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file Supergirl as a guest star

28 Dec 2016 23:31 #51956 by ace191
Replied by ace191 on topic Supergirl as a guest star
So much changed so fast in America from 1963 to 1969 that it was really hard to believe. Race relations with riots and assassinations, women's lib, putting guys in orbit vs to the moon and back, nuclear confrontation and the arms race
And a generational gap that developed over drugs and the Vietnam war. Tune in, turn on, drop out and don't trust anyone over 30 ( like say Nixon or Kissinger).

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29 Dec 2016 06:50 #51960 by shadar
Replied by shadar on topic Supergirl as a guest star

ace191 wrote: So much changed so fast in America from 1963 to 1969 that it was really hard to believe. Race relations with riots and assassinations, women's lib, putting guys in orbit vs to the moon and back, nuclear confrontation and the arms race
And a generational gap that developed over drugs and the Vietnam war. Tune in, turn on, drop out and don't trust anyone over 30 ( like say Nixon or Kissinger).


It's very hard to actually understand what that period was like from the perspectives of the 1980's and beyond. I've seen or read so many perspectives on the time, but none of them really get it right (at least from my perspective). I turned 20 in 1968, so I pretty much got the full deal. People who are significantly older (born in mid-1940's or earlier) often think it was a crazy, nutty, scary time with all the institutions and culture being questioned and upended. Anarchy in their minds. Young women suddenly owned their own bodies thanks to the pill, and they could become extremely sexual without being looked down upon or worrying about pregnancy. Free love. Anything you could catch during sex could be easily cured. This was before AIDS, before Herpes, etc. The sexual revolution only affected a narrow age group, but it was badly misunderstood by those who were older. None of that made it to the comics of the time.

It was like a tightly wound spring had been released and everything moved forward in a big jump, and in all directions. But it was also a violent period, both in civil society and thanks to a bloody war with 50+ thousand dead and many times that badly wounded, most of them conscripts who were drafted against their will. Everyone had dead friends thanks to the war, or they escaped to Canada or whatever.

The comics of the time didn't really mirror any of that. They were far too establishment-oriented. That changed a little in the 70's as comic writers tried to get hip, but it still wasn't done well. Off key and understated and fake. Written by people over 30 who obviously didn't get it.
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29 Dec 2016 15:29 #51967 by five_red
Replied by five_red on topic Supergirl as a guest star

shadar wrote: The comics of the time didn't really mirror any of that. They were far too establishment-oriented. That changed a little in the 70's as comic writers tried to get hip, but it still wasn't done well. Off key and understated and fake. Written by people over 30 who obviously didn't get it.


Comics of the 1960s suffered under the domineering hand of the Comics Code Authority, a body set up to placate the 50s moral panic that pulp magazines were corrupting the minds of innocent kids. In the 60s superheroes were not selling as well as other comicbook genres, and (famously) Marvel almost abandoned the field entirely. Fortunately they didn't, and instead they accidentally hit upon a formula that reinvigorated the genre -- aligning heroes firmly with teenage culture. Yet while Marvel gained a cult following on college campuses, DC still saw its main source of superhero revenue as coming from licensing deals with television, breakfast cereals, etc. Such deals with blue-chip brands required a squeaky-clean image, and this is why DC's output at the time is very conservative and 'square'.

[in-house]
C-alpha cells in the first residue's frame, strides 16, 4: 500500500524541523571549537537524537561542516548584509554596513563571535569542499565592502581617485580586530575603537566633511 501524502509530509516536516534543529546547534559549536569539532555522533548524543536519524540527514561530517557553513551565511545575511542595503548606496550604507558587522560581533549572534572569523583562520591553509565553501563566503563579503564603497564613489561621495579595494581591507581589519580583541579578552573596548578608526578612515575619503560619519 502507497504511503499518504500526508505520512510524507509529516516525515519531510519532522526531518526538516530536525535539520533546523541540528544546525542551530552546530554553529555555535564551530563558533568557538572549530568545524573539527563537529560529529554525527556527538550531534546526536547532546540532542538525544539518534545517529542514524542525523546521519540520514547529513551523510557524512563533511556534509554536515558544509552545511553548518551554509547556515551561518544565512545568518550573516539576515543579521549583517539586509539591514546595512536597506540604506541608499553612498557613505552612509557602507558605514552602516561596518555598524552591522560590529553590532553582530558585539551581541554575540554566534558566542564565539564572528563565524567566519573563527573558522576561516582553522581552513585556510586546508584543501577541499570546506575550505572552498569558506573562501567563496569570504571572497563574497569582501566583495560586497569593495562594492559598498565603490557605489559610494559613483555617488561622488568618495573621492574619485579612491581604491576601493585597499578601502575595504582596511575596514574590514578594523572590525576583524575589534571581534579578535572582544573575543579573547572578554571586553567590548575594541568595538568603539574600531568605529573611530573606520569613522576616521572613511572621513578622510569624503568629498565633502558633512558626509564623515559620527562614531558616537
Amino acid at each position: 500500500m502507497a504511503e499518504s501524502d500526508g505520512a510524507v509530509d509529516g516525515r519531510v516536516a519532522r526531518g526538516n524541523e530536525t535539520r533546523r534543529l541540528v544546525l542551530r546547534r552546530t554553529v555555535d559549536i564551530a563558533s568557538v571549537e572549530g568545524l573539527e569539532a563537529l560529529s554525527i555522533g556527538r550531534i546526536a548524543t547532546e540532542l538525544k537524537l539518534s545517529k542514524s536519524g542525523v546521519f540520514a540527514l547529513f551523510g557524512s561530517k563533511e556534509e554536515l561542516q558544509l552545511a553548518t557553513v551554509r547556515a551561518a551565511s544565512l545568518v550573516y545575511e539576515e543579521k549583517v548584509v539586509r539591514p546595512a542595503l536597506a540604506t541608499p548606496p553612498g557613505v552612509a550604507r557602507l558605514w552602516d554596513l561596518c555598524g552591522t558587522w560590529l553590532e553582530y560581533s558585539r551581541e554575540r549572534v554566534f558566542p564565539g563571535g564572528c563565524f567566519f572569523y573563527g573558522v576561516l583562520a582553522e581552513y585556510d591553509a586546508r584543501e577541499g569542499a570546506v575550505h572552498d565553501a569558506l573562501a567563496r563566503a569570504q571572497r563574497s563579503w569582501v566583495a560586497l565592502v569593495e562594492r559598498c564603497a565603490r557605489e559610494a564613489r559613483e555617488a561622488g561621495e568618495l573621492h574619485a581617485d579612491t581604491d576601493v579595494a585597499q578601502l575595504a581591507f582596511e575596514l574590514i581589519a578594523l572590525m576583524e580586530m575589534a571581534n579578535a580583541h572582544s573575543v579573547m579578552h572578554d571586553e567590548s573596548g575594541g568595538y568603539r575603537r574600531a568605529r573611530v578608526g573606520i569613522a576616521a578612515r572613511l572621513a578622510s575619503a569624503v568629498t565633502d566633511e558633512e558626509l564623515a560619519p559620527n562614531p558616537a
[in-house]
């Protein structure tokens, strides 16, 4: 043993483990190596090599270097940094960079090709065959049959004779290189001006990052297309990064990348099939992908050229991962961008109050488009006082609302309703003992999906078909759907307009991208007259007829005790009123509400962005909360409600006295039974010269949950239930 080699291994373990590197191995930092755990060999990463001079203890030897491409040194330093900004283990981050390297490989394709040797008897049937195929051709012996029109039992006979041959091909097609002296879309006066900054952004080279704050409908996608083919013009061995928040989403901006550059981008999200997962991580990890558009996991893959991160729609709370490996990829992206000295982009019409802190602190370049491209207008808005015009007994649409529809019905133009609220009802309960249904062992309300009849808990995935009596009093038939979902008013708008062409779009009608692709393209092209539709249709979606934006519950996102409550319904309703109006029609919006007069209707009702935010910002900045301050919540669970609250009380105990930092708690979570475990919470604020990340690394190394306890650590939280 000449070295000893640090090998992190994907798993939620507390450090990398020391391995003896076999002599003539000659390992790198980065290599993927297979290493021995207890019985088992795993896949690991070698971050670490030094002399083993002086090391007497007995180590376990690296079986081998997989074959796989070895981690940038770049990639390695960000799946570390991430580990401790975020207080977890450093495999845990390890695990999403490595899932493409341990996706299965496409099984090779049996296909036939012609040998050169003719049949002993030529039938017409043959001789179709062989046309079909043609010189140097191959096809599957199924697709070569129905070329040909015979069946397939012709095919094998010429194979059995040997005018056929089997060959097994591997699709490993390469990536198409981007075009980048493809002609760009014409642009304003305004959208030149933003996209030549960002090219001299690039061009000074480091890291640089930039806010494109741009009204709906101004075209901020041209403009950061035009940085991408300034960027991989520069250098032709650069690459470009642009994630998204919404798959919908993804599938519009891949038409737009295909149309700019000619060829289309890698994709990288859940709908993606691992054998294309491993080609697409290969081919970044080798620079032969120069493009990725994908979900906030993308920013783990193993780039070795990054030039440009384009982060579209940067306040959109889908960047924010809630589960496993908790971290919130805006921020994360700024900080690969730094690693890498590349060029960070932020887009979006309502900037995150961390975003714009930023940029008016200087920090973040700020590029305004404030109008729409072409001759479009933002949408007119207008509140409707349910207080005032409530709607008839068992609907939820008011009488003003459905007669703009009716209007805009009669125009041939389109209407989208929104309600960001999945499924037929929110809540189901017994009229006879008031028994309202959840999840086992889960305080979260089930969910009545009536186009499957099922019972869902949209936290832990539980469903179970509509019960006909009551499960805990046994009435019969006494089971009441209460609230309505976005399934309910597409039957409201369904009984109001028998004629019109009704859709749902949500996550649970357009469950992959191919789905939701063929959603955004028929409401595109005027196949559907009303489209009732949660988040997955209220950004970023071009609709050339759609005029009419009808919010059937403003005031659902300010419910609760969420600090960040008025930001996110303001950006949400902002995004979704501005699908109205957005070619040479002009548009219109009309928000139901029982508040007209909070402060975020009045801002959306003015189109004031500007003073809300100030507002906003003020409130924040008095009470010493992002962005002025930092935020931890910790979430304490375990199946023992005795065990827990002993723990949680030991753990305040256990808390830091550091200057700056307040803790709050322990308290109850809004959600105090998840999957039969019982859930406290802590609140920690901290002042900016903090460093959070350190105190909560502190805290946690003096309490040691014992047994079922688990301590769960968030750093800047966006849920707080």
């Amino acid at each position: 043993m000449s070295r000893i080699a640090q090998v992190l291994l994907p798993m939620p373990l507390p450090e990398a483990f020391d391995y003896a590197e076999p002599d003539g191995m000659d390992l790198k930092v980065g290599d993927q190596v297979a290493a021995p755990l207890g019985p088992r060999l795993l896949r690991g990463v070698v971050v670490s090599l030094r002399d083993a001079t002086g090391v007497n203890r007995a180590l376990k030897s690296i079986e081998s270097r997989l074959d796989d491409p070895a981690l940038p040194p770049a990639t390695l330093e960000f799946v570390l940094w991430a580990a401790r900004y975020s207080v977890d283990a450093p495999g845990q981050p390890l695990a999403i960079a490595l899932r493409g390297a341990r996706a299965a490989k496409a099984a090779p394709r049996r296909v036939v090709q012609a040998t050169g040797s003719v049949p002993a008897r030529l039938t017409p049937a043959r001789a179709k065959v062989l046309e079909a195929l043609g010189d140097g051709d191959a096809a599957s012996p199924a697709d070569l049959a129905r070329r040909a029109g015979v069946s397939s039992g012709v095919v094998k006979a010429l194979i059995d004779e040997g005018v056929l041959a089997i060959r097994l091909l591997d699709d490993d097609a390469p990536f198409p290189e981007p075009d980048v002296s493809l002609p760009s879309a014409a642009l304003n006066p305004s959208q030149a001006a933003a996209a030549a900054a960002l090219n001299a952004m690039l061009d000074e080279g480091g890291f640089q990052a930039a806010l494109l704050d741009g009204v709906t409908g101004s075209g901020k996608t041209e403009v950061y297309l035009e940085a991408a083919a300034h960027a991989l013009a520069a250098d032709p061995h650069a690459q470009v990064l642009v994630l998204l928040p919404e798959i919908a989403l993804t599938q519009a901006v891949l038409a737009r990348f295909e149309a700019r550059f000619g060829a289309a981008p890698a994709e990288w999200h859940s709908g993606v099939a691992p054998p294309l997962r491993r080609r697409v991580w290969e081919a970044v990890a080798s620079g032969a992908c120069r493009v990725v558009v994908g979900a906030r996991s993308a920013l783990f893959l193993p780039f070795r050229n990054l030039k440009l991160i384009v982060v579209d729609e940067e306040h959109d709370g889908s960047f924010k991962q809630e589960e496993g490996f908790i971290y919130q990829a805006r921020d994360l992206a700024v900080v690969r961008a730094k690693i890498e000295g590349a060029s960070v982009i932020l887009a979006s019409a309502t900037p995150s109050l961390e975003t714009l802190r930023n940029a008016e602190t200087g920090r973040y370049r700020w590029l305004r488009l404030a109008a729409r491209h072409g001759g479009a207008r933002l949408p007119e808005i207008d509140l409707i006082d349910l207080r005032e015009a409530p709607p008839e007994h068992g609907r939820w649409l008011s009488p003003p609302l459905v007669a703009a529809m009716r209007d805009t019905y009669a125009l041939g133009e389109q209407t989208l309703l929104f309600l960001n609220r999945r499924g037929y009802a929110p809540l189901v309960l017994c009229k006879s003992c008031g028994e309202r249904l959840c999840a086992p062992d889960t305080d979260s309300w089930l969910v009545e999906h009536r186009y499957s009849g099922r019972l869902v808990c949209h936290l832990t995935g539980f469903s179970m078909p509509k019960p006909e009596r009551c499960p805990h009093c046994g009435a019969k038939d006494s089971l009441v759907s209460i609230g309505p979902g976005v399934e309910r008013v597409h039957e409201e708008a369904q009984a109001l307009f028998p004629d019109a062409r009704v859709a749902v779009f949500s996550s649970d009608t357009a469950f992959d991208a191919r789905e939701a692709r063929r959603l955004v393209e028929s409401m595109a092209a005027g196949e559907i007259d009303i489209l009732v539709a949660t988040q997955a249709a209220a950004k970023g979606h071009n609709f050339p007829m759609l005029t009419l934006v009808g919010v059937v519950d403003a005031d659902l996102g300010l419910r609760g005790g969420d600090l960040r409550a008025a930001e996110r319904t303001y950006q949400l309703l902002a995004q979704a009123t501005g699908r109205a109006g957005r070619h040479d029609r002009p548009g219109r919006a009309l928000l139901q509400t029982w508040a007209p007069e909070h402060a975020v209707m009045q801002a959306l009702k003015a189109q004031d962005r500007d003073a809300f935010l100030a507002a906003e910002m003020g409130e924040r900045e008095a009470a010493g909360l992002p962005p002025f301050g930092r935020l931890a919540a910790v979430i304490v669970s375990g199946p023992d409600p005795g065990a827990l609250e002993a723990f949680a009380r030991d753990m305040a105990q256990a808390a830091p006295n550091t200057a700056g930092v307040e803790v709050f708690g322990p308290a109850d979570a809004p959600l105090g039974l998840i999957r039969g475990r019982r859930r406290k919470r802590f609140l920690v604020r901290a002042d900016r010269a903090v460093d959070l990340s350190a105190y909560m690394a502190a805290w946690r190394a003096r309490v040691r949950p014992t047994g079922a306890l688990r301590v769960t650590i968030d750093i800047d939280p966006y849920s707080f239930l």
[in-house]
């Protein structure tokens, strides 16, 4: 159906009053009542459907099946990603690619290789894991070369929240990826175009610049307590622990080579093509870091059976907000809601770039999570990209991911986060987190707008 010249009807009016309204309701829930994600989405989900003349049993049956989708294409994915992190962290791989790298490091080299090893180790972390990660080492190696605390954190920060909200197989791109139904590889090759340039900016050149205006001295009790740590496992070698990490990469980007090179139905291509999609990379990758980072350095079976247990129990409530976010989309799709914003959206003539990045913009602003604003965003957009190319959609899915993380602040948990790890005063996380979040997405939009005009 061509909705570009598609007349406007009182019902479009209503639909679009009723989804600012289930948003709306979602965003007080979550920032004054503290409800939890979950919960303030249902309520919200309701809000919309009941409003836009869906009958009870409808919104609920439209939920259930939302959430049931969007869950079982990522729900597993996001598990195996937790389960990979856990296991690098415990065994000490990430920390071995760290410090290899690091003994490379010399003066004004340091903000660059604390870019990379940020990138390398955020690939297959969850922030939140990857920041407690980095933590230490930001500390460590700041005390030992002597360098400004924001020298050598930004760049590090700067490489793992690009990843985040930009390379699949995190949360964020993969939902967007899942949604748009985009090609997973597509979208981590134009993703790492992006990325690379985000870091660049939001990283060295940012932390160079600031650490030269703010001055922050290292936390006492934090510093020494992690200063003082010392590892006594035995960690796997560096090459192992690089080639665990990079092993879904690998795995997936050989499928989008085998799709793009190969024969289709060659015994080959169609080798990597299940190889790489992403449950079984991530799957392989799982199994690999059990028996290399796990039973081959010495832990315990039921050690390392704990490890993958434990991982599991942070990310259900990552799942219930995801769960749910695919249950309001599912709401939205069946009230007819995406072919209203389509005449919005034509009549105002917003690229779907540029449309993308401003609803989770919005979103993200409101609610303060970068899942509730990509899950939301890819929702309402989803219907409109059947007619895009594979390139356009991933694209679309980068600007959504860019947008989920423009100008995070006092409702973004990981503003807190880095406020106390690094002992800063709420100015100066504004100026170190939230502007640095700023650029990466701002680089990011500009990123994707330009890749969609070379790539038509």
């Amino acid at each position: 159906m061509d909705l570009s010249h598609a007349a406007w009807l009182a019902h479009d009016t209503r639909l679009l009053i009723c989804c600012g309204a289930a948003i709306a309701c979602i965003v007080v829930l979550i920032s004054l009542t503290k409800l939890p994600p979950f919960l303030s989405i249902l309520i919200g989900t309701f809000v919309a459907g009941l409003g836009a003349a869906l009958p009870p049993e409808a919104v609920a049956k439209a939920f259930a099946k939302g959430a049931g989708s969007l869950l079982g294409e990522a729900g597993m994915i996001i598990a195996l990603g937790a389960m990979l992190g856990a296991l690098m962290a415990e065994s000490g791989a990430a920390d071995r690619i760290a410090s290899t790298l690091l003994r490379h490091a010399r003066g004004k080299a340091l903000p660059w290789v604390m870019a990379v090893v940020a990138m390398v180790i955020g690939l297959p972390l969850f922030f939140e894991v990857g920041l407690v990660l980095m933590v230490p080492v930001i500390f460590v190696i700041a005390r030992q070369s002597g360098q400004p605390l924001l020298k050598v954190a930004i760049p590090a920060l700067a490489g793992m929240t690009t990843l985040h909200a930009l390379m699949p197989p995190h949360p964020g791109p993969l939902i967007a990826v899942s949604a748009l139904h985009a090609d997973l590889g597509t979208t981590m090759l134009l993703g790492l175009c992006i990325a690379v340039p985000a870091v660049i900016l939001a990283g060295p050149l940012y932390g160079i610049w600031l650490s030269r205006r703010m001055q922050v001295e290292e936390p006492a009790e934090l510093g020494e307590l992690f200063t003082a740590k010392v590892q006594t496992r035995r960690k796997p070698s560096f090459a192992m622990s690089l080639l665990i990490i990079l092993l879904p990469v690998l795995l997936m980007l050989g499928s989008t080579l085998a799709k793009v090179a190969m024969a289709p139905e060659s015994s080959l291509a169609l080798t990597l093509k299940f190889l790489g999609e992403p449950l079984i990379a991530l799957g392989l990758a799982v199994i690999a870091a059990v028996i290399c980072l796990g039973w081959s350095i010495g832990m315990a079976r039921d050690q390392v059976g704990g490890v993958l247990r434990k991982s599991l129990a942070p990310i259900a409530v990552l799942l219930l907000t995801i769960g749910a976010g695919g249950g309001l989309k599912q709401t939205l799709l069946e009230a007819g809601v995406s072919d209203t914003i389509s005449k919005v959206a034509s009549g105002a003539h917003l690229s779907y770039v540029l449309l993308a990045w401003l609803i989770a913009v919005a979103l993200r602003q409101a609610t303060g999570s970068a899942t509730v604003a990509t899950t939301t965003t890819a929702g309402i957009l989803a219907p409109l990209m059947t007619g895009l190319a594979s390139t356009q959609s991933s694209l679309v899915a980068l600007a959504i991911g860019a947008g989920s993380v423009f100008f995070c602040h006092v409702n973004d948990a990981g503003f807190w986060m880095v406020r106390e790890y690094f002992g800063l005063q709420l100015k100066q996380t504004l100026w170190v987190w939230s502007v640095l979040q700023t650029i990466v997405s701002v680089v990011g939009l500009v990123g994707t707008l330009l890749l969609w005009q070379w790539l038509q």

The simple fact is that Stan Lee could get away with making his characters more counter-culture, because Marvel's characters weren't expected to appear in prime time slots on national tv networks, or in promotional offers with big brands.

The final straw came when DC's biggest licensing success of the mid-Sixties was not a straight adaptation of a DC superhero, but a parody of their ultra-square house style (the Adam West Batman show, in case you hadn't guessed, that boosted sales of DC's superhero titles across the board.) By the mid-1960s a new generation of writers and artists were entering comicbooks, ones that had grown up with superheroes. As old fashioned editors like Mort Weisinger (who didn't even agree with stories spanning more than one issue) stepped aside, slowly from 1967 onward DC started to change its house style, largely thanks to president/publisher Carmine Infantino. But comics were still dominated by men, and the people at the very top (like Lee and Infantino) were still from the old Golden Age era. So we got a lot of very worthy, but misguided, attempts to "do feminism". We all recall The Cat, Ms. Marvel, Spider-Woman, etc.

It is ironic that the period with the strongest female heroines is probably not the Silver or Bronze Age (the period when second wave feminism actually started to bite), but the war years of the Golden Age. Blonde Phantom, Invisible Scarlett O'Neill, Purple Tigress, Lady Luck, Scorpion, Phantom Lady, Miss America, Liberty Belle, Ms. Victory... the list is nearly endless. But by the Silver Age only Wonder Woman survived from that period.


R5

ps. Shocked that so many people didn't recognise Milla. She surely has to be one of the most famous cosplayers out there.

Supergirl Pre-Crisis Chronology: www.superwomenmania.com/supergirltl/
Supergirl: the Life and Times of Kara Zor-El: maidofmight.wordpress.com/
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